Mayo footballers found themselves in such a position before the weekend.
Oh we of little faith, and I include myself among the number who felt Mayo didn’t really have much of a chance of beating All-Ireland champions Dublin in the rescheduled match in McHale Park on Saturday night.
Those among the 10,000 who turned out were rewarded on a night in which we saw faith and pride restored in Mayo football.
Maybe it was the new predominantly dark green strip. Maybe it was the magnificent evening as the sun sank slowly over McHale Park in the west and we felt good about the place we found ourselves in - particularly when the home side is up by 10 points and you have the All-Ireland champions on the rack.
But I’m more inclined to think maybe it was time for Mayo to be true to themselves and give a performance we felt they had hidden away somewhere and one they owed themselves and their loyal supporters who once more turned out in numbers.
Manager James Horan wasn’t totally surprised with the result or the performance and had been preaching all week that there was no need to panic. There is no crisis.
Maybe we hadn’t given the team sufficient credit against Cork the previous week in a game they only lost by a point.
On that occasion Mayo literally threw the ball and the game away.
On Saturday night the errors had been reduced. Mayo were out of the blocks early, in both halves, and it is fair to say each of the starting 15 appeared to go out with the same fire and determination in their play and in truth they had put Dublin to bed by half-time.
The 14-man hoodoo that had haunted Mayo in their last two games, which they lost when the opposition went a man down, was not to be seen as a confident Mayo kicked some wonderful points and put themselves right back into the frame for league qualification.
Regardless of how things pan out in Kerry next weekend, and the likelihood is Mayo will win as Kerry are already through, James Horan has shown that the team has heart and ability.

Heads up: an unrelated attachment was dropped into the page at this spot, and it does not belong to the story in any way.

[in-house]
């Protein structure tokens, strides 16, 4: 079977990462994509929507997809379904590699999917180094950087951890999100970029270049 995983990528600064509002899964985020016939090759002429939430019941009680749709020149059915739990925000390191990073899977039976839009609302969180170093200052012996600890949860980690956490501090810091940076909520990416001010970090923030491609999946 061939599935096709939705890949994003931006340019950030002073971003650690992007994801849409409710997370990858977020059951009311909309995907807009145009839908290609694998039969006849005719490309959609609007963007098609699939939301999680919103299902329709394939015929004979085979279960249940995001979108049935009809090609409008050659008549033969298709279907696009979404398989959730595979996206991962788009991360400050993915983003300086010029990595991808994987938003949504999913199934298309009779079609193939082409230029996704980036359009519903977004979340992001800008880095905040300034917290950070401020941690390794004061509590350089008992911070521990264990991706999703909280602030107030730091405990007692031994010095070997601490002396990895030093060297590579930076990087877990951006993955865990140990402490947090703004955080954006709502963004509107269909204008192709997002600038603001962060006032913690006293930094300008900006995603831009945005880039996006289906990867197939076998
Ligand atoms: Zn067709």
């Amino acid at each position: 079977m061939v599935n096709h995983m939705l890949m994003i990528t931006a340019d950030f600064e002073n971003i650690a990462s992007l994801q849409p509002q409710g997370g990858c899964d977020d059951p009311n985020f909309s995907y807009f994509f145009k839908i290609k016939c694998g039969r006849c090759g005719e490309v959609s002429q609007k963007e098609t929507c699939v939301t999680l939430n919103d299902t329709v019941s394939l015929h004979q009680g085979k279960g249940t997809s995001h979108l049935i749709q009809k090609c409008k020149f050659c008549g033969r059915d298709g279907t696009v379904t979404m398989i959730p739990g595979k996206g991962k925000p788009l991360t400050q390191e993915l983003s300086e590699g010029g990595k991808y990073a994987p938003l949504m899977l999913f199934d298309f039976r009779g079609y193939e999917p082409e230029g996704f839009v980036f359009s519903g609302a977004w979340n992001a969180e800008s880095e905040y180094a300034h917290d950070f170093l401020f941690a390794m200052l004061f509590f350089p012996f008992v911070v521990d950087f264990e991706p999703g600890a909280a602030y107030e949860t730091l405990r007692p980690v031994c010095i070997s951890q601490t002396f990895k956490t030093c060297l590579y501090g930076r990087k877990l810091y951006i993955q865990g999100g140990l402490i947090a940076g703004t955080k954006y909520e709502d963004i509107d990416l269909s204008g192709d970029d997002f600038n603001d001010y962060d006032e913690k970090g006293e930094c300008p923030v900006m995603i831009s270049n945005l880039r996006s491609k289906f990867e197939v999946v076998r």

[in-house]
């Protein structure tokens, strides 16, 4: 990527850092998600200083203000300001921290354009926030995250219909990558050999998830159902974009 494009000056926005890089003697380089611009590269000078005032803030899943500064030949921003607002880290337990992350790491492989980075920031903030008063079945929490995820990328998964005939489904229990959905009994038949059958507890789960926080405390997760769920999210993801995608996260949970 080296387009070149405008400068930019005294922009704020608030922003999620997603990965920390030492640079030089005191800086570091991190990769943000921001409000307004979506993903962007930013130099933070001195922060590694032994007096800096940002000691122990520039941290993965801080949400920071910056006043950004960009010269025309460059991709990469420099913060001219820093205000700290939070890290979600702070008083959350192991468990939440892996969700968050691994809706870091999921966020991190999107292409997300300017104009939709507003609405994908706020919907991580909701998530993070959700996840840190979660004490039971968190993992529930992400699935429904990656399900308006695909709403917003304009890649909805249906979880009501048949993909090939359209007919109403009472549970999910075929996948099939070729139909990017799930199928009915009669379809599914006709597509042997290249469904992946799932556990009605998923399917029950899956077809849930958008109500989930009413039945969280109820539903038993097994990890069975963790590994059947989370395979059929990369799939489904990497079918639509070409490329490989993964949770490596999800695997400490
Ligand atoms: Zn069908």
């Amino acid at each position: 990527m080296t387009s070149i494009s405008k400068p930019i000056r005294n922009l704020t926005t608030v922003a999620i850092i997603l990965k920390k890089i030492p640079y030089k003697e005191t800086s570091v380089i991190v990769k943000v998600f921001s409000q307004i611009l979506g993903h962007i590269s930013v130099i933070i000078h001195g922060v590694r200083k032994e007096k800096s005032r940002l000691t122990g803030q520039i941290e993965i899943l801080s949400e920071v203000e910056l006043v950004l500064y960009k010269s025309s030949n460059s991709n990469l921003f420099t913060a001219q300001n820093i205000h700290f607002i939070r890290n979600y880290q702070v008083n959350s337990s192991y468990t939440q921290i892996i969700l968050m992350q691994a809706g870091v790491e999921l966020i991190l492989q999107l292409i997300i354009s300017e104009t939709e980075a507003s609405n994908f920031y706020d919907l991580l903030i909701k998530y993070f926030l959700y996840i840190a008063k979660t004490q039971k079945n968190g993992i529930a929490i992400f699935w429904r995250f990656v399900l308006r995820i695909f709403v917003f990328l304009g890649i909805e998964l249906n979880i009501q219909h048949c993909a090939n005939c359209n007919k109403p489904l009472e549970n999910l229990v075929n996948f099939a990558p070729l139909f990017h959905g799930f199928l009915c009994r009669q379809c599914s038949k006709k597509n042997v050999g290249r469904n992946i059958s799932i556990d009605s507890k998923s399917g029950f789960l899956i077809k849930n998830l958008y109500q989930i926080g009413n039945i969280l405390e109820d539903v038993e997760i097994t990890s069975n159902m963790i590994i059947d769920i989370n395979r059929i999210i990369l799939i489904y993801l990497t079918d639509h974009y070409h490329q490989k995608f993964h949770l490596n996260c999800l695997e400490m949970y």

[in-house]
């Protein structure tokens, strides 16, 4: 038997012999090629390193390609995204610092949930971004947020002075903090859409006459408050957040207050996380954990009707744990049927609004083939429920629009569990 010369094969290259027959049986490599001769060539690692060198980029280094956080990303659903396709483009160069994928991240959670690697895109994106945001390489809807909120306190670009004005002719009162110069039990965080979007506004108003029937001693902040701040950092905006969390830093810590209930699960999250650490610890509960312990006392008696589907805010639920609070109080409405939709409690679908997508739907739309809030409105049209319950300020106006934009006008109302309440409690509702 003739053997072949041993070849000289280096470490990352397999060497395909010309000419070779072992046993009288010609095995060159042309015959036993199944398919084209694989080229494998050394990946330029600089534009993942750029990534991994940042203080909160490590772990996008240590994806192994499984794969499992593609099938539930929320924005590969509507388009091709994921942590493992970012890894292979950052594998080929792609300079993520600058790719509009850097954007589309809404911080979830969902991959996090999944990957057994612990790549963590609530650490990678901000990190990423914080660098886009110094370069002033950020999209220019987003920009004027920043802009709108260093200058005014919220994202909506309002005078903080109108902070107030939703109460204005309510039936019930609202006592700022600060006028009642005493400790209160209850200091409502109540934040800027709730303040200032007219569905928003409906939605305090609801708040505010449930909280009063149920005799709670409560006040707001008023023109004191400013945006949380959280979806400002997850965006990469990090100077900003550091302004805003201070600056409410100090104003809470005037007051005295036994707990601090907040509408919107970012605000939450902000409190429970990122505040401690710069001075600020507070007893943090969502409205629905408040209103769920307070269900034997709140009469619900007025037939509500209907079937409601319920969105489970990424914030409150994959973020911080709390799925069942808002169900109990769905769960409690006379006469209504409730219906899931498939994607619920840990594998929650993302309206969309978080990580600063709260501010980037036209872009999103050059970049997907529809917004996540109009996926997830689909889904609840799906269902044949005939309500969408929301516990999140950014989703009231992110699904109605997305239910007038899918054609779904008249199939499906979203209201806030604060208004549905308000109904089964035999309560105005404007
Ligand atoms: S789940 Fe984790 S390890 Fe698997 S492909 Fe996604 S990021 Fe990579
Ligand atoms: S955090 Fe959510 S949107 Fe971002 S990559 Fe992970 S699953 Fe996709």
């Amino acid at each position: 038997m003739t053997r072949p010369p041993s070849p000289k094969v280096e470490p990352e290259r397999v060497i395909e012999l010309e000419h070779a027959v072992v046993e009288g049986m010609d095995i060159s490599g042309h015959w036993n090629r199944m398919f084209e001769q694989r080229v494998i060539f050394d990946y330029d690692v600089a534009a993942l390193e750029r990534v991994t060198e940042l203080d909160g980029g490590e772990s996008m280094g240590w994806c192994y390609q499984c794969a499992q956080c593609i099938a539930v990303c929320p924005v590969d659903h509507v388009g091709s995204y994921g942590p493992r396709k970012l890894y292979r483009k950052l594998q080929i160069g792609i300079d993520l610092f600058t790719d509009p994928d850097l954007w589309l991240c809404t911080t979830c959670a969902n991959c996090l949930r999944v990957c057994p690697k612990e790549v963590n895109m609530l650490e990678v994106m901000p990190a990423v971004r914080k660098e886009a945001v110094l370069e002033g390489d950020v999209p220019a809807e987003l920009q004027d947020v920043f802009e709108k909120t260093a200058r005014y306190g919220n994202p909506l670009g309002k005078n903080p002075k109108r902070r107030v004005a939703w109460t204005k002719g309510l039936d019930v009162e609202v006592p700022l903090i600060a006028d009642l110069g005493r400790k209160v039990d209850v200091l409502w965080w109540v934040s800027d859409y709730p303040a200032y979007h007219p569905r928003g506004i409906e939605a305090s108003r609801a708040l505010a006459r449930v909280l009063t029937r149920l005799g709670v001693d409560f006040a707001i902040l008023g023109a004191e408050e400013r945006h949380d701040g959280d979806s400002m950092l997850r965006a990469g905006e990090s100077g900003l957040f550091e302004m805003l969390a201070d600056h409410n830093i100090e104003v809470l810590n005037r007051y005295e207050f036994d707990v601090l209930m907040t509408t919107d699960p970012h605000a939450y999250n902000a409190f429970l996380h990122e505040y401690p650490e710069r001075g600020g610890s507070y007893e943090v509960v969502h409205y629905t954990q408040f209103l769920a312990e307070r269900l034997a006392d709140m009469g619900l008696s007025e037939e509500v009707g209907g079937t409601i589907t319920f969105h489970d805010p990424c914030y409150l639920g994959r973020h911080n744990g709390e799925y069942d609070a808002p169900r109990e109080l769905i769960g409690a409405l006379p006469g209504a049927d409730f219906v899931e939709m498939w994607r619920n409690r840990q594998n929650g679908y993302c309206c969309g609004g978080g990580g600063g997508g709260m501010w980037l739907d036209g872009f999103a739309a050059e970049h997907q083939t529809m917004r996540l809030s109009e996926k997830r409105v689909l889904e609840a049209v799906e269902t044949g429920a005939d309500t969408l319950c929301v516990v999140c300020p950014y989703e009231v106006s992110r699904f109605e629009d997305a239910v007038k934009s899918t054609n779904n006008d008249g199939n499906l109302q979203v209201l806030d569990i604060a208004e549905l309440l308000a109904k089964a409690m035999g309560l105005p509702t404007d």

We always believed the football was there but experience has taught us one very cruel lesson - you just can’t rely on a Mayo team and you just didn’t know what kind of a performance they will turn in, as we have already seen time and time again in the national league.
Dublin may not have been at their best or their strongest, but it shouldn’t take away from the application, hunger and the work ethic shown by Mayo, who have finally stood up and been counted.
But one swallow never made a summer and it is important all feet remain on the ground and we do not get carried away on the euphoria of one big win, welcome and all as it is.
The other positive vibe from Saturday night was the amount of money, over €15,000, donated at the gate where entry was free due to the previous game being abandoned, and that will be divided between four local charities.
Maybe the reputation of the GAA as being a grab-all association will change.
And while James Horan will be keep his feet and those of his players firmly on the ground, what a wonderful sight it was to see all the kids on McHale Park getting the autographs from their heroes. That is how is should always be.
Now that is something we have not seen for a while and hopefully the players, too, will be rewarded at the end of season for the effort they are undoubtedly putting in.
In the meantime, it is off to Kerry for the final act of what has been a dramatic national football league and one Mayo may yet have final say in.
Look out for another twist in the Mayo tale!